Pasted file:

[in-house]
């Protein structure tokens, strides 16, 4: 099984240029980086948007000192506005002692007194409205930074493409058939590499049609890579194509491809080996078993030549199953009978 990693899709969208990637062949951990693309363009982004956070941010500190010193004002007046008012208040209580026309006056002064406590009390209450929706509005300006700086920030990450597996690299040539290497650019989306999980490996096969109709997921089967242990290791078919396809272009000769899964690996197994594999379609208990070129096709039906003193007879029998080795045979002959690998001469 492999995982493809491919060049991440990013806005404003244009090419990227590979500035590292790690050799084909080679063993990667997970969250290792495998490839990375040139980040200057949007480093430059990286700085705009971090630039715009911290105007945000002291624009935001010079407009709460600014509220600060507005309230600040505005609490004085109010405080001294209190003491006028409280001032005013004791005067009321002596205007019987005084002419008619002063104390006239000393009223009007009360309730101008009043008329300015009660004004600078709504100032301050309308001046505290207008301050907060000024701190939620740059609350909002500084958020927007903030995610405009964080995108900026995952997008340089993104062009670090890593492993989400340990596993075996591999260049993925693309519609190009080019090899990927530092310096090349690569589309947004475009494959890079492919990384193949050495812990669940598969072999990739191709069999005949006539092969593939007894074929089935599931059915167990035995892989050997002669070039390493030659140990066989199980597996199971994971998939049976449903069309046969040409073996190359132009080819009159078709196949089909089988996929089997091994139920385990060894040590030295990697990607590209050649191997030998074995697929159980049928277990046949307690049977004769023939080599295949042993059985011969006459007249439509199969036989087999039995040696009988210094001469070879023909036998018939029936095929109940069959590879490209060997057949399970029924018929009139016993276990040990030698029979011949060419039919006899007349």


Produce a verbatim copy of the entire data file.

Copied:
[in-house]
């Protein structure tokens, strides 16, 4: 099984240029980086948007000192506005002692007194409205930074493409058939590499049609890579194509491809080996078993030549199953009978 990693899709969208990637062949951990693309363009982004956070941010500190010193004002007046008012208040209580026309006056002064406590009390209450929706509005300006700086920030990450597996690299040539290497650019989306999980490996096969109709997921089967242990290791078919396809272009000769899964690996197994594999379609208990070129096709039906003193007879029998080795045979002959690998001469 492999995982493809491919060049991440990013806005404003244009090419990227590979500035590292790690050799084909080679063993990667997970969250290792495998490839990375040139980040200057949007480093430059990286700085705009971090630039715009911290105007945000002291624009935001010079407009709460600014509220600060507005309230600040505005609490004085109010405080001294209190003491006028409280001032005013004791005067009321002596205007019987005084002419008619002063104390006239000393009223009007009360309730101008009043008329300015009660004004600078709504100032301050309308001046505290207008301050907060000024701190939620740059609350909002500084958020927007903030995610405009964080995108900026995952997008340089993104062009670090890593492993989400340990596993075996591999260049993925693309519609190009080019090899990927530092310096090349690569589309947004475009494959890079492919990384193949050495812990669940598969072999990739191709069999005949006539092969593939007894074929089935599931059915167990035995892989050997002669070039390493030659140990066989199980597996199971994971998939049976449903069309046969040409073996190359132009080819009159078709196949089909089988996929089997091994139920385990060894040590030295990697990607590209050649191997030998074995697929159980049928277990046949307690049977004769023939080599295949042993059985011969006459007249439509199969036989087999039995040696009988210094001469070879023909036998018939029936095929109940069959590879490209060997057949399970029924018929009139016993276990040990030698029979011949060419039919006899007349």